As the Bay Area braces for one million more residents by 2020, transportation officials are hoping a portion of them will commute across the Bay by ferry.

Under a regional transit plan in its early stages, the ports of South San Francisco, Redwood City, Hercules, Richmond, Berkeley, Alameda, Treasure Island and Antioch/Martinez all could become commuter hubs for ferry service to San Francisco.

At a meeting of the San Francisco Bay Conservation and Development Commission on Thursday, officials approved a $20,000 contract to consult with the Metropolitan Transportation Commission on the water transit project, in the works since 1999.

The $500 million project, which would also involve erecting concentrated housing near many of the new transit hubs, is further along in some cities than others. South San Francisco's Oyster Point Marina is expected to begin ferry service to Oakland in 2008, and Berkeley's service to San Francisco could start as early as 2009, said Steve Castleberry, head of the San Francisco Bay Area Water Transit Authority.

Those projects are fully funded, but others, such as the one in Redwood City, are still casting about for money to build a ferry station, buy boats, and pay for gas and sailors to operate them. Funding for the ferry initiative comes from a variety of federal, state, and local sources.

About 10,000 Bay Area residents use existing ferry service for their daily commute, said Castleberry. In 20 years, the Transit Authority is hoping to increase that number to 30,000. It would still be a fraction of the percentage of people who rely on their cars to get to work, but officials believe it will make a big difference.

"As our highways get more congested, we need to look for alternatives that help people get from one side of the Bay to another," said MTC planning director Doug Kimsey. "It's very expensive to expand our bridges. Ferries have been getting more popular as time goes on."

According to job forecasts by the Association of Bay Area Governments, around 100,000 new jobs will open in San Francisco in the coming decades, but most of them will be filled by people living in the East, South and North Bay.

Cities seeking regional funding from the MTC for their particular ferry project are being encouraged to build housing in the immediate area, for a tentative total of 750 housing units throughout the Bay. This will create customers for the ferry service and help avoid sprawl, said Kimsey.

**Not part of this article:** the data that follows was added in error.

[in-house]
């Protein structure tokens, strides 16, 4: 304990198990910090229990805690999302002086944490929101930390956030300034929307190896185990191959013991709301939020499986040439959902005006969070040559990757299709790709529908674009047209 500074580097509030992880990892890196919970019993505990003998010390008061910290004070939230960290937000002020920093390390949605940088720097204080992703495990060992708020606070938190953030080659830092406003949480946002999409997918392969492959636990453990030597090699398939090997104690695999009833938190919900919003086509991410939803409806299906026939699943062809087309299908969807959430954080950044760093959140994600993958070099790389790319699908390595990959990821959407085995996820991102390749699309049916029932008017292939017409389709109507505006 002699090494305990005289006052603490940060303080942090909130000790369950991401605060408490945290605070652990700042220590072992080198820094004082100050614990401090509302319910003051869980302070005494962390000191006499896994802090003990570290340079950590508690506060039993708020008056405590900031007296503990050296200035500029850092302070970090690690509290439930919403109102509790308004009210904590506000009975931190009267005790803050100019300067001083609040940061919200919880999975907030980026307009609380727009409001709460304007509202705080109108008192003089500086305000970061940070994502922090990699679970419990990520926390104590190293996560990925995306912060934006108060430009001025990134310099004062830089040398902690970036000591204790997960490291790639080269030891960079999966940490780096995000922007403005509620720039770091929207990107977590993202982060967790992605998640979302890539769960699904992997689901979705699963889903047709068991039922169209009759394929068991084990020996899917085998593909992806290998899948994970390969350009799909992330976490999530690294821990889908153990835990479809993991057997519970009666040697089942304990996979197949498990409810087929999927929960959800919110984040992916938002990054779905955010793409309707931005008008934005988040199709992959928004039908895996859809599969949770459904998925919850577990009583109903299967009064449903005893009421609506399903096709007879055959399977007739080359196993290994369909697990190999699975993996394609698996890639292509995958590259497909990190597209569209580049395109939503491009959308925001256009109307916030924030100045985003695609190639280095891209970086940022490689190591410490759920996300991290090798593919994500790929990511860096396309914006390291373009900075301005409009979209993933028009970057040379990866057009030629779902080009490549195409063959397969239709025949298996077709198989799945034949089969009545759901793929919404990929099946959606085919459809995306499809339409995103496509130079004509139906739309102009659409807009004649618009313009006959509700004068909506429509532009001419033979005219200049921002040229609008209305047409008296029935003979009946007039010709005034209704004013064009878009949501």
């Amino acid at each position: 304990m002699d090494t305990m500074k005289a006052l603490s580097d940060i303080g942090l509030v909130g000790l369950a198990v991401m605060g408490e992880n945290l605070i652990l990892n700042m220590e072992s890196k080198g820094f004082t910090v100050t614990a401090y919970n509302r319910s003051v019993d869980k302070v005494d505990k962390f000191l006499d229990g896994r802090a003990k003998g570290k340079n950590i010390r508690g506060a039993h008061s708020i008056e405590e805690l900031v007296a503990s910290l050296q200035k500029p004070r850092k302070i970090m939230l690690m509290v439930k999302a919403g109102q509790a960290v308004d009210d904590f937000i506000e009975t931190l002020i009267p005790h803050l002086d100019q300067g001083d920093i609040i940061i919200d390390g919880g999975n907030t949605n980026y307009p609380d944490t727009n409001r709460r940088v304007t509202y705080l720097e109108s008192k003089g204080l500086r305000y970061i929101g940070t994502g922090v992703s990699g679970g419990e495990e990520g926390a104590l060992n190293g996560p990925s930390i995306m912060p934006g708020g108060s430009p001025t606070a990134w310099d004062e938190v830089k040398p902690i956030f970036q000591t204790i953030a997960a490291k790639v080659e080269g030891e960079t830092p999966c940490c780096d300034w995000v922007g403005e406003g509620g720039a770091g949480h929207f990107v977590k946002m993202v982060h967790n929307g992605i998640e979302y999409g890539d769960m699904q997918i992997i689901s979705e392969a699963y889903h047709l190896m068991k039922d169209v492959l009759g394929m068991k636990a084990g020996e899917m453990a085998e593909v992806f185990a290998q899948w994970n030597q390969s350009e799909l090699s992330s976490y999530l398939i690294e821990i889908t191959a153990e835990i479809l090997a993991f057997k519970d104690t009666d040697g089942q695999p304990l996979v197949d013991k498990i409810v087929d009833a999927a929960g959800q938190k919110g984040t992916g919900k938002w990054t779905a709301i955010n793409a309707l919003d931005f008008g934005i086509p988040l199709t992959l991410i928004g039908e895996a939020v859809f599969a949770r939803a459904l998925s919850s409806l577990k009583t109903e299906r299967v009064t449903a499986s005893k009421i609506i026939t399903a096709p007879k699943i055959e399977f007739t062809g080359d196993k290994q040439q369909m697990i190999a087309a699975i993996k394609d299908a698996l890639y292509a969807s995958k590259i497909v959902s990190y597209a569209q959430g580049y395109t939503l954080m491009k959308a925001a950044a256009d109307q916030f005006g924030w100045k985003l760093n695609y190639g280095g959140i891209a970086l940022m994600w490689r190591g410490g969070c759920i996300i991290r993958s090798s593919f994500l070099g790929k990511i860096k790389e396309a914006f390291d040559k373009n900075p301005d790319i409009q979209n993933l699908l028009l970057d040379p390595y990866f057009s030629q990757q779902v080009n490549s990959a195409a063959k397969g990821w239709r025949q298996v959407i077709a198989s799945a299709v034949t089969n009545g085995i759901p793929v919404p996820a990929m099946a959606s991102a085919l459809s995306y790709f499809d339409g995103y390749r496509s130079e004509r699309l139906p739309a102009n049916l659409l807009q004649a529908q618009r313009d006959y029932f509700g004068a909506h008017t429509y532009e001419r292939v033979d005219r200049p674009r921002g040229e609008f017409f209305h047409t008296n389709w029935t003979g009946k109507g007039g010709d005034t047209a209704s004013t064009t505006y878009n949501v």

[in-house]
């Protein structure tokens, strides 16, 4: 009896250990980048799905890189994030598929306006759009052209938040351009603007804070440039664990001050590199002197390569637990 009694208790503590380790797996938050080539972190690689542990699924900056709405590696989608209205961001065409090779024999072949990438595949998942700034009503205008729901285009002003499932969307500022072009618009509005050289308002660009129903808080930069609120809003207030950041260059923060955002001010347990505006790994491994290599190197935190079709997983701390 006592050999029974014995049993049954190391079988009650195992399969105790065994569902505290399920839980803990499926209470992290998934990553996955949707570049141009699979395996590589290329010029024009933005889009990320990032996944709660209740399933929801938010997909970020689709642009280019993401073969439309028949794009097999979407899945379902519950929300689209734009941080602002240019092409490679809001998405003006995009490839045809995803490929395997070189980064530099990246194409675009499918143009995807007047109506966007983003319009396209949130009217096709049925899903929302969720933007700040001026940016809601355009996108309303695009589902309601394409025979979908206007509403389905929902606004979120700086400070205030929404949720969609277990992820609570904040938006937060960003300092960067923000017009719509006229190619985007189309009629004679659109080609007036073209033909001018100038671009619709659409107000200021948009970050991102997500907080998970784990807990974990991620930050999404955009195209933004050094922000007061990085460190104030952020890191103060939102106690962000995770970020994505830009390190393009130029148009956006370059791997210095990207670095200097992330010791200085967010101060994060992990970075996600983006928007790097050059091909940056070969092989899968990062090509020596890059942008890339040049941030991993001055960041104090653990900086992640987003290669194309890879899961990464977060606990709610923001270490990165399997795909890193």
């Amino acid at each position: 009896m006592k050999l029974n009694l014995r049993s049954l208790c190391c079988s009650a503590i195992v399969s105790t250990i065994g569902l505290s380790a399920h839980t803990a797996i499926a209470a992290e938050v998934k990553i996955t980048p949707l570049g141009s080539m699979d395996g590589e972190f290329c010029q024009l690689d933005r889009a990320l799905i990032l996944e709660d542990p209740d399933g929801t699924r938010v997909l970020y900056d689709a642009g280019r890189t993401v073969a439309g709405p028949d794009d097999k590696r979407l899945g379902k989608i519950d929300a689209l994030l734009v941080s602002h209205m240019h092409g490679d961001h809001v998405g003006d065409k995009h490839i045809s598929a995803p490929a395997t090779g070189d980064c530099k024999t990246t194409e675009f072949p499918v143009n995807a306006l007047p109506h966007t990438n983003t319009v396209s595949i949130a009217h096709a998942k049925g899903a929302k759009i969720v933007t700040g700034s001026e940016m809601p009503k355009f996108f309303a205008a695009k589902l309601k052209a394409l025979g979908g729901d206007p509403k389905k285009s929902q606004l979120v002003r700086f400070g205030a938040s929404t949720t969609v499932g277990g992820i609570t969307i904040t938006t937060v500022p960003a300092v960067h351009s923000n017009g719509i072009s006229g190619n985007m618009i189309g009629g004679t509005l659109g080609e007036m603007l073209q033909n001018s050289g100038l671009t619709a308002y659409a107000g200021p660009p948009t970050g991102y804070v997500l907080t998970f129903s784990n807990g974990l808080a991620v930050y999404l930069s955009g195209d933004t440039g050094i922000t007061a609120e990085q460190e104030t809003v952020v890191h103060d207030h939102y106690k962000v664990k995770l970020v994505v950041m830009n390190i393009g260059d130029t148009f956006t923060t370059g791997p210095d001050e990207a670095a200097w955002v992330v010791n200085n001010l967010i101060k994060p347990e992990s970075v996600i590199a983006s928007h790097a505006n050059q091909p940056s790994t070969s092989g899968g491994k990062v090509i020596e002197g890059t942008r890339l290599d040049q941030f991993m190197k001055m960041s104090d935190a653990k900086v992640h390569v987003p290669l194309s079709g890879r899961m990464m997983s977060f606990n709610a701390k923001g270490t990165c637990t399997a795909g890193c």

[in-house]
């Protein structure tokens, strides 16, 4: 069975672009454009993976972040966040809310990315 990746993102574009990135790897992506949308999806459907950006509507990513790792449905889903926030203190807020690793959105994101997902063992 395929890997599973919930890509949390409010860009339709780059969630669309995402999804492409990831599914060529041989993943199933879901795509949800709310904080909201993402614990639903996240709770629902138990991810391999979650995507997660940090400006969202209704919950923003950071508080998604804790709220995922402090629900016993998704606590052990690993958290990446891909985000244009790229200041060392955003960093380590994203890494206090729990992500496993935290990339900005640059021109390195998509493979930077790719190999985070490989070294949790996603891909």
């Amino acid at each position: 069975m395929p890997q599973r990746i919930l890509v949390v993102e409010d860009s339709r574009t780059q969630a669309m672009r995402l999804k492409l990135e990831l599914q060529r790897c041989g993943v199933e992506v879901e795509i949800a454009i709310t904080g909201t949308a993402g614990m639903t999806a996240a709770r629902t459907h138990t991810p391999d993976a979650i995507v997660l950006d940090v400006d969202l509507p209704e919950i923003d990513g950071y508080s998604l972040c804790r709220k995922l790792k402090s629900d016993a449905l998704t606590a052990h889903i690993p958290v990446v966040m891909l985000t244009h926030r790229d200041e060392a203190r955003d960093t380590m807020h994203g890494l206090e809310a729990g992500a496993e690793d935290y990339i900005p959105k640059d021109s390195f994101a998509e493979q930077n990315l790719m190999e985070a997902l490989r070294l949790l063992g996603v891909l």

It's one piece of the MTC's $13 billion regional transit expansion program, which involves expanding BART to San Jose and East Contra Costa County, electrifying Caltrain, adding bus service in Alameda County, and completing the San Francisco Municipal Railway line into the downtown area. Neighborhoods around the new South Bay BART stations are projected to attract 3,800 new residents, said Kimsey.

Castleberry said Richmond, Hercules, Martinez and Treasure Island were all already planning housing projects near the water. Other places, like South San Francisco and Berkeley, have designated open space along their marinas and were not expected to build houses there.

Redwood City is looking into the possibility of creating a light-rail service that would run from its downtown area, along Seaport Boulevard and out to the ferry station to cut down on cars, said city planner Tom Passanisi.

From an environmental standpoint, initial studies indicated that none of the cities proposed for ferry service would have to fill the Bay to accommodate the boats, said Castleberry.

He said the new boats would conform to an emissions standard 10 times cleaner than existing ferries on the Bay, but are still expected to emit nitrogen and sulfur oxides into the air which would settle in the Bay. The Bay Conservation and Development Commission will scrutinize future environmental studies to identify any significant air pollution concerns or threats to wetlands or marine life.

Staff writer Julia Scott can be reached at (650) 348-4340 or at jscott@angnewspapers.com.